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December 2010

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With reports this month from Cocokai in the Solomon Islands; from Geja in Greece, Italy and Croatia; from Carina in Fiji; from Misty on getting ready to sail to South Africa; from Tom Thumb on a cruise to the Channel Islands; from X in Palau; and Cruise Notes.

Cocokai — 65-ft Schooner
Coco-Nuts: Greg, Jen and Coco
Fun in the Solomon Islands
(Long Beach)

There’s been a lot of talk about marine heads in Latitude, so I’ll contribute my recent experience from a boat where the heads get used all the time. I recently completed the simple task of changing out the pump assembly on the aft head, as it was clearly wearing out. Everything was fine until the next morning when everyone did their constitutionals. The thing just plugged solid with poop and filled up the bowl!

After removing the head, I spent all day taking it apart and putting it back together — until I discovered we were trying to pump a load down a hose that was plugged with calcium deposits. Apparently a chunk of calcium had broken loose when I was working on the system, moved on down the line, and plugged everything up. I ended up removing all the head hoses and beating them with a hammer to break the calcium free from the insides. I must have sweated out 10 gallons of fluids. Did I mention it’s hot and humid?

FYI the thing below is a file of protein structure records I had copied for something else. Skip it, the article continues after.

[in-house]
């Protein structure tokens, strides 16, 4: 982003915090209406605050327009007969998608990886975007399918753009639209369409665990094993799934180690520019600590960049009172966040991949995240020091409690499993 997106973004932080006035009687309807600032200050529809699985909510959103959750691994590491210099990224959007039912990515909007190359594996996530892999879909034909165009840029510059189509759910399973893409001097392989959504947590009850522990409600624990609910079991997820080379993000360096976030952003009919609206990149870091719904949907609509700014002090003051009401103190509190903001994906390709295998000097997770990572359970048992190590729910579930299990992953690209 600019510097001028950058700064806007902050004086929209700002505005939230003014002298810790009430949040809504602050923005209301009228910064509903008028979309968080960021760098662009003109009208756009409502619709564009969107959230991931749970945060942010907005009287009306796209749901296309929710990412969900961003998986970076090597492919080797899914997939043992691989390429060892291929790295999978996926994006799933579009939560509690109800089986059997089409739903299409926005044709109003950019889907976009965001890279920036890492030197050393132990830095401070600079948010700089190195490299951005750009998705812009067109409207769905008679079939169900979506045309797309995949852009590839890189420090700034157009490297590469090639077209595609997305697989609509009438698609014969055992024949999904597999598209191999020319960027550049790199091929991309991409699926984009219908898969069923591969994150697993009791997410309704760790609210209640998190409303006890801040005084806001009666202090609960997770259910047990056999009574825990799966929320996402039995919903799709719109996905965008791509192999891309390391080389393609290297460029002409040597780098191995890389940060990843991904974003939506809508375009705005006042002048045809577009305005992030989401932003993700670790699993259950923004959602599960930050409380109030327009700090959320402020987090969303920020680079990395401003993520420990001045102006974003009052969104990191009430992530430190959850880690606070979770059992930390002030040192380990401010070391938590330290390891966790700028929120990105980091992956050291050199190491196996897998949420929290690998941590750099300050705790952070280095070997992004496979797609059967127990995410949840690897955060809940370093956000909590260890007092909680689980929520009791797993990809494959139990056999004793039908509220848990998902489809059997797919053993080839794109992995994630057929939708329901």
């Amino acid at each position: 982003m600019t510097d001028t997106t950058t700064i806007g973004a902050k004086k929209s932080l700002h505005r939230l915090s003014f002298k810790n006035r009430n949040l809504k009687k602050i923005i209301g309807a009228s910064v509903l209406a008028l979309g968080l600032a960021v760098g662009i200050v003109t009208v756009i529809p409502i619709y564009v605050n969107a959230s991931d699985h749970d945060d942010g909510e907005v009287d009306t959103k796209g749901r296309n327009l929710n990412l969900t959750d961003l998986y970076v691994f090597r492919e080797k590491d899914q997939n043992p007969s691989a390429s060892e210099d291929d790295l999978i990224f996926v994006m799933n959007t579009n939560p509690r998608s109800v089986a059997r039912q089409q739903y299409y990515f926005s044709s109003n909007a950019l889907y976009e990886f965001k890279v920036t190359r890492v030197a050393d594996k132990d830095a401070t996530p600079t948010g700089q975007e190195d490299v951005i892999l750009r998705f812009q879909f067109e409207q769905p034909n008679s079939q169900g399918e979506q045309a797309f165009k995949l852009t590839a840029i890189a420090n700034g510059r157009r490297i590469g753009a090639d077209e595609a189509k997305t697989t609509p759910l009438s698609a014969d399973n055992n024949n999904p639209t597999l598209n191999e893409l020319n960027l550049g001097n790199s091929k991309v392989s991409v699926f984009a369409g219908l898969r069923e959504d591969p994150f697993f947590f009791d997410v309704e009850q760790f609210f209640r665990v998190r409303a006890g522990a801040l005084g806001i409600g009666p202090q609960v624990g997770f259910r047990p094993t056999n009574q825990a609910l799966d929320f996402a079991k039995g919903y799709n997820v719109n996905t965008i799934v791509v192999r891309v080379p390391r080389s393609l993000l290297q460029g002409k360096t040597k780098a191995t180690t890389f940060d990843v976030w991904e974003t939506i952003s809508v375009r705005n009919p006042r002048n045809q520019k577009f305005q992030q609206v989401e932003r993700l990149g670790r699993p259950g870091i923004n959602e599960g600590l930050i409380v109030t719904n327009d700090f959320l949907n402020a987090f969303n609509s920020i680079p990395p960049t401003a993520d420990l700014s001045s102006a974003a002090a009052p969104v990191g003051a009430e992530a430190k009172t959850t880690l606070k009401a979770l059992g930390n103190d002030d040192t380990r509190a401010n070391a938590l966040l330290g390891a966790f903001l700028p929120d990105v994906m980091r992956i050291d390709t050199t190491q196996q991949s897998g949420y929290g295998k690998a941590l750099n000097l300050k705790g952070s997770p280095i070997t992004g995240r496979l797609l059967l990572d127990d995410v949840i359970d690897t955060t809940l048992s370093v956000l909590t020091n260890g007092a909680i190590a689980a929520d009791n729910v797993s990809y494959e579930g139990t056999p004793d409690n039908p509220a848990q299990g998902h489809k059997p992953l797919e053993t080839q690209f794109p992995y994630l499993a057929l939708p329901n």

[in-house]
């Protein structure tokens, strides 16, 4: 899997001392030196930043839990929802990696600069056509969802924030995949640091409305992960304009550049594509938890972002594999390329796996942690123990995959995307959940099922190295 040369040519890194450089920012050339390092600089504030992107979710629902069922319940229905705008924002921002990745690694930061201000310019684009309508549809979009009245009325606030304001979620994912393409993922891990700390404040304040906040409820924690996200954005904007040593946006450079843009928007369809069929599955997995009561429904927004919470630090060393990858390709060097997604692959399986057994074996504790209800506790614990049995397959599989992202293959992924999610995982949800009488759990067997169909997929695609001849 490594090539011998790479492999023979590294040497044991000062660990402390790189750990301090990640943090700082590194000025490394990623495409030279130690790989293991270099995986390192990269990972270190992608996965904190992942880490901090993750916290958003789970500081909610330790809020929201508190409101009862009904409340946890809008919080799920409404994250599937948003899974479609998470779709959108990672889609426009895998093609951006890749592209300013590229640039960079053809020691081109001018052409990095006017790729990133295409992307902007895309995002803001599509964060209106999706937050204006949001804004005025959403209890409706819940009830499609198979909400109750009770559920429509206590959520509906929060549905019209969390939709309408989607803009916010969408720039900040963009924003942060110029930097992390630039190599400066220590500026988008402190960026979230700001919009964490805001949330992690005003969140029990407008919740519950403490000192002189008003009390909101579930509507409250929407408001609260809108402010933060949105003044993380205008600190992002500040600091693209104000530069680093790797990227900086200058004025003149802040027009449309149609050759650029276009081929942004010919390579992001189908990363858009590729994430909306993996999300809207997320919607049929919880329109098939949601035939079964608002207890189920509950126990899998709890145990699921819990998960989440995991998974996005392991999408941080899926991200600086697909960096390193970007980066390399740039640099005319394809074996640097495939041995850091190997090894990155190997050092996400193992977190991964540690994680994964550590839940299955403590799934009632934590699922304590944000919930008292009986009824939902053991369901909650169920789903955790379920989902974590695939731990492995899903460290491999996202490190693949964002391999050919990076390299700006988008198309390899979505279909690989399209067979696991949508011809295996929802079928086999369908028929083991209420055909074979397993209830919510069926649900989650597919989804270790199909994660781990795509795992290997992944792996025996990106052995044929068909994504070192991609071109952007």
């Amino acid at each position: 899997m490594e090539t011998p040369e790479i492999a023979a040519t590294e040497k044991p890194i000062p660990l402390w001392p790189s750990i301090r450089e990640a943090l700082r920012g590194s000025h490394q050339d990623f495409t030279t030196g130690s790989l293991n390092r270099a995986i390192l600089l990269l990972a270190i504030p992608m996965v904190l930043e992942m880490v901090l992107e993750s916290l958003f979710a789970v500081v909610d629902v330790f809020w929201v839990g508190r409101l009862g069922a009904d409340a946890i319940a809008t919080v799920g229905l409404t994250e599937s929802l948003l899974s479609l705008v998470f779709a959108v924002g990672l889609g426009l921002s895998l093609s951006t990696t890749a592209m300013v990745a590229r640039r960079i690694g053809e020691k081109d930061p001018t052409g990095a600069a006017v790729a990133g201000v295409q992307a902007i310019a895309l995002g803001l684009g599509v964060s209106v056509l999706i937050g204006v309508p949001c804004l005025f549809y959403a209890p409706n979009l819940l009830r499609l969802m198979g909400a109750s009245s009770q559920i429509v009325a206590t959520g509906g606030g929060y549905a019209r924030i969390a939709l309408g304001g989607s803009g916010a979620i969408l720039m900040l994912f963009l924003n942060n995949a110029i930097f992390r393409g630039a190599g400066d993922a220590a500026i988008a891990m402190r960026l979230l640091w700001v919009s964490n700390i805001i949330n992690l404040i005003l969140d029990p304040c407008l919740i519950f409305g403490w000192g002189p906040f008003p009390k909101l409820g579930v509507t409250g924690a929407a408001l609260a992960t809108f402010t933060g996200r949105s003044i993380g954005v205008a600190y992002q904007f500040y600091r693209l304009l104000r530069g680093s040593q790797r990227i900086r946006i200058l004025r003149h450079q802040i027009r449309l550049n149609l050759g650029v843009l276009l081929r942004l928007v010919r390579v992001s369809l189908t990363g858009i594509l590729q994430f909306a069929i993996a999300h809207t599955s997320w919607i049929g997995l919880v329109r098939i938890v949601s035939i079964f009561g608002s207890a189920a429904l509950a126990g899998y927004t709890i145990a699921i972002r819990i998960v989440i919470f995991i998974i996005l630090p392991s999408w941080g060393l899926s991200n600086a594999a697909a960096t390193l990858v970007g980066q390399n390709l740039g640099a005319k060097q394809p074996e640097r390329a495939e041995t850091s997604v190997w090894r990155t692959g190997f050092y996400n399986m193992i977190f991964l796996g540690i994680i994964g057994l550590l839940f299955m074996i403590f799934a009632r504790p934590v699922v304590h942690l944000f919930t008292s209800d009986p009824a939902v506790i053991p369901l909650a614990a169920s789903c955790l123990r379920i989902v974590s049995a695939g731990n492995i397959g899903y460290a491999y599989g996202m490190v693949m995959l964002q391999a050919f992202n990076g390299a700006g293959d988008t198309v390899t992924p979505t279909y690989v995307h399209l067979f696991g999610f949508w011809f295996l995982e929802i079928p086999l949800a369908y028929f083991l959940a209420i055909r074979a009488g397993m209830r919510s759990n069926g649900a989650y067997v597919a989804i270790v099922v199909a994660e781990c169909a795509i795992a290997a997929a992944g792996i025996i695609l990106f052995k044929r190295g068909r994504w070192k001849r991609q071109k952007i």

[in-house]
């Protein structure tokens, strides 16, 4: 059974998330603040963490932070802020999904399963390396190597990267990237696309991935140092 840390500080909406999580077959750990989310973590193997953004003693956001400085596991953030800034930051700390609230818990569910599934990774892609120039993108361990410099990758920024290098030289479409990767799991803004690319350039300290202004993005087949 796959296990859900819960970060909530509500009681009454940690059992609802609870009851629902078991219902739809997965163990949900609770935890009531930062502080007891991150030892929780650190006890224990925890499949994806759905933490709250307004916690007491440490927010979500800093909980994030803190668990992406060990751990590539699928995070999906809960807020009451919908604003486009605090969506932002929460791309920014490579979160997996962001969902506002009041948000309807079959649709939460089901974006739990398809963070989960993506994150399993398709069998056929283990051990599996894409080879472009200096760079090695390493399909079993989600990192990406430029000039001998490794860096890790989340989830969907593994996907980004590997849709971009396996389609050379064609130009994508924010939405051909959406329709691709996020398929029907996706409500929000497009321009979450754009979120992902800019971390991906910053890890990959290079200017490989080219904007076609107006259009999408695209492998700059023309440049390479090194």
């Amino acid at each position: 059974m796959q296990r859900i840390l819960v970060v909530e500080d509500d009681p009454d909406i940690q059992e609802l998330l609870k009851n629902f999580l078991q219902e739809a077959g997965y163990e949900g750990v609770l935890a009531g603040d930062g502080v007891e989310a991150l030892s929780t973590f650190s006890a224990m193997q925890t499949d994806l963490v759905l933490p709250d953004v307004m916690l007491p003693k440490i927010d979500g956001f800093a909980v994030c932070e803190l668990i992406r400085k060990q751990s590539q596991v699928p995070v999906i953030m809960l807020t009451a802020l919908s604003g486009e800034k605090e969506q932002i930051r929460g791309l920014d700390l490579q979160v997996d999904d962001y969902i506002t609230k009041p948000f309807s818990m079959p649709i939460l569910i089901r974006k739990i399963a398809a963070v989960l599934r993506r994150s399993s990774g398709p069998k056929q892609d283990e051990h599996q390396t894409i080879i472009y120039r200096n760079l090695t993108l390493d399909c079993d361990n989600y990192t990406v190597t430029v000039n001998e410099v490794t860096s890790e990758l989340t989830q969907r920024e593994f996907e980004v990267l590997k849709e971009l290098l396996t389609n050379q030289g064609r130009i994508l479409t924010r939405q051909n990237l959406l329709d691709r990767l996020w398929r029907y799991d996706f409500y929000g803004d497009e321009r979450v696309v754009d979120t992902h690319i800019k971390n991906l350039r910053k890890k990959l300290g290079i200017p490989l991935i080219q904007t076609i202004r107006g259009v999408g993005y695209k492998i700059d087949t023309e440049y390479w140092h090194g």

Here’s some other ‘crap’ from just the last two weeks:

1) Somehow we got a mouse or rat aboard. It’s hard to believe, since we haven’t been tied to a dock in 10 months. Whatever it is has been eating poison for four days, but is still going strong. So far he’s eaten thru all four tank gauge lines and who knows what else. I will search the boat in a couple days or when I smell death, whichever comes first.

2) The ram on the autopilot sheared off the 3-3/8” lag bolts that held down the half-inch aluminum plate it was bolted to. I drilled out the holes and put in half-inch stainless lags. The wheel doesn’t bounce around anymore.